This conception of the novel: book as compendium, the thousand footed beast, as Tom Wolfe called it; has drifted in and out of vogue as writers tried more minimalist work, or work that focused on voice and character as carefully as a short story or novella. Most of my favorite authors: Joyce, Dickens, Marquez, Barth, Chabon; write rampaging maximalist novels that include golems, magnets, dinosaurs, computer-spawned heroes, newspaper headlines, thunderclaps, and the end of the world. It’s easy to think of their novels as rather shaggy, and that is part of their charm, and they wear their shag into the world.

The other side of the spectrum, while still not minimalist, contains James, Faulkner, and Woolf, who delve into the shaggy and unconstructed inner workings of their characters. They are shaggy insofar as they contradict themselves: at one moment feeling free and the next utterly constrained.

All the well. This is incredibly short handed analysis of these writers’ works. But it will have to do. I’m in a hurry.

Right now, and for the past two months, I have been at work on a novel, and I have been scribbling madly at this blog. I’m clearly violating the dictum of “Everything!” I can admit that many of the ideas in these blog posts have emanated from my fiction work. And the other way around. I find the jumping between one form and the other exhilarating and edifying. These non-fiction pieces give me time to puzzle through ideas before they end up in the fiction. Or I can chase down a mad hare that has run out of the novel here in the blog. Of course, sometimes, like when traveling to London, the blog is just a kind of public journal.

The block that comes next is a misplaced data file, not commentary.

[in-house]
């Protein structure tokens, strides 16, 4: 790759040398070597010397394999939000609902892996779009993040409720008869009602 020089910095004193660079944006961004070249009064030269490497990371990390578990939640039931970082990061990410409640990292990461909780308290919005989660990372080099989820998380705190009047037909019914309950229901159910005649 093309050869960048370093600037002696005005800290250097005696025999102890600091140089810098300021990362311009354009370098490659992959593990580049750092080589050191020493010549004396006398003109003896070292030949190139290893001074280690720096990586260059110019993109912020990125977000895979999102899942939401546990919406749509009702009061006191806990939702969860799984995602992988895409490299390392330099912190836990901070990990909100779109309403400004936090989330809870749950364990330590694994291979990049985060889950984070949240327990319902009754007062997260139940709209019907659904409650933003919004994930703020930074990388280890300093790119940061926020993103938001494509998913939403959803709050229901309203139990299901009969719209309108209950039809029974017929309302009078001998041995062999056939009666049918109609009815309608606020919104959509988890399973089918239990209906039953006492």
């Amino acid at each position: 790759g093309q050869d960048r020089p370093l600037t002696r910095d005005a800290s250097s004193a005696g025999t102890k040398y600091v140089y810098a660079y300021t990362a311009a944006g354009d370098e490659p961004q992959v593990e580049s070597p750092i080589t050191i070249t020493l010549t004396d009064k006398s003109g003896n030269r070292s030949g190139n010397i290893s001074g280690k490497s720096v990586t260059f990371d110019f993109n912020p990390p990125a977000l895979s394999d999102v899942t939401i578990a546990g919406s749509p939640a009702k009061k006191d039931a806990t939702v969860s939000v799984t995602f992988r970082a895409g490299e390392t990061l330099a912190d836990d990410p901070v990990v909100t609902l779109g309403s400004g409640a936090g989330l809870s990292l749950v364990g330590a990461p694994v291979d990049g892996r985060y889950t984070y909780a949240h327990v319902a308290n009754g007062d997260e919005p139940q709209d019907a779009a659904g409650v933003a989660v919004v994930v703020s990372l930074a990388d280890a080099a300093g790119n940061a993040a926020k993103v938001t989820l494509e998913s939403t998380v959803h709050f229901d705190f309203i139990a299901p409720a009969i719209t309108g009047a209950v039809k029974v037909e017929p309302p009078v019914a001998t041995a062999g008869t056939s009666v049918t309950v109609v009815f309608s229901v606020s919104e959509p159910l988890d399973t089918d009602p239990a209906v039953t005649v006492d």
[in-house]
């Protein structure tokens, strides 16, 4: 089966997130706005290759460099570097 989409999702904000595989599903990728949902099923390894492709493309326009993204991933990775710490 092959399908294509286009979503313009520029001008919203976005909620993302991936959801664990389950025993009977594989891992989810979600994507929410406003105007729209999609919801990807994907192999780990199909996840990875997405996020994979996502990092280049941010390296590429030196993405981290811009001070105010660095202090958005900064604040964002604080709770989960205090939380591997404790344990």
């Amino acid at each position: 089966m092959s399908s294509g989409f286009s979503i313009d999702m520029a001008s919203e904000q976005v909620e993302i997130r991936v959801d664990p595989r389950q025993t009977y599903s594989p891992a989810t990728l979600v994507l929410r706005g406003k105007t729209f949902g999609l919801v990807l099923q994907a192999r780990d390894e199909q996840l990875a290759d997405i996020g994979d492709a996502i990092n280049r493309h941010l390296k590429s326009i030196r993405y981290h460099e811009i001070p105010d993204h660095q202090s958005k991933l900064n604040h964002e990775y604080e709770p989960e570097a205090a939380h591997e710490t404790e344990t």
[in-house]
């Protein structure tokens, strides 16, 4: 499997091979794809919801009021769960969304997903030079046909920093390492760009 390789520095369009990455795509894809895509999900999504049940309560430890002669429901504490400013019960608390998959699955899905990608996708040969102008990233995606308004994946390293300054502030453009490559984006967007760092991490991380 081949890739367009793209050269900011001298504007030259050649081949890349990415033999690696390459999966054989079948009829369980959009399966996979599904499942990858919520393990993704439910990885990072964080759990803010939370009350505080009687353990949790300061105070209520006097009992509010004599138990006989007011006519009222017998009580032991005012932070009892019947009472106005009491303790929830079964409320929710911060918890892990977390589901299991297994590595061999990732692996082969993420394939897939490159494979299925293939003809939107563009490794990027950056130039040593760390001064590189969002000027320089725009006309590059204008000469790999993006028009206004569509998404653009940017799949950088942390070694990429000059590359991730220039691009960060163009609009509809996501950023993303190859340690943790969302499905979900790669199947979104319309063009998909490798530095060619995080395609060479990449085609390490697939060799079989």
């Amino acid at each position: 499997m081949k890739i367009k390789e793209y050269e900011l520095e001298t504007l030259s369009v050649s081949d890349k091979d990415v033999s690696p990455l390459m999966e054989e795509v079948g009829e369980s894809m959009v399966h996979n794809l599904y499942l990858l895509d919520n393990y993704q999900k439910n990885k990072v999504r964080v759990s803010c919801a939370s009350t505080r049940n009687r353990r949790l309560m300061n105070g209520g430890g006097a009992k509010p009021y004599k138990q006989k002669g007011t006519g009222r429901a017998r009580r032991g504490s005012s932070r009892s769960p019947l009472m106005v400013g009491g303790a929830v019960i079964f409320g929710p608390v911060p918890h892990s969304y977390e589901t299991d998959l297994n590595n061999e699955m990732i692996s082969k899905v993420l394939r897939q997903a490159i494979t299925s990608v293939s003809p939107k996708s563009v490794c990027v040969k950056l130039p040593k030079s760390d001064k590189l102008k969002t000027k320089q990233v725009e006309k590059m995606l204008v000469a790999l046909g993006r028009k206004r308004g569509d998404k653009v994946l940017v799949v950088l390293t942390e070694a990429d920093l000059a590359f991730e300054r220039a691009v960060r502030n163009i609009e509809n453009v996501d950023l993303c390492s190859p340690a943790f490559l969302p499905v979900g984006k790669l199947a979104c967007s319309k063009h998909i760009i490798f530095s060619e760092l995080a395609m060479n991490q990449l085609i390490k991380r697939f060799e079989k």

To be honest, everything, all of these thoughts, have, in one way or another, ended up in the novel. So far. Even London. Even the ideas about love. Everything. And although there is a story (oh, is there), it is like a snowball rolling down a hillside, picking up branches, mittens, and stray bits of dirt as it careens to the bottom. Even now, this.

Everything.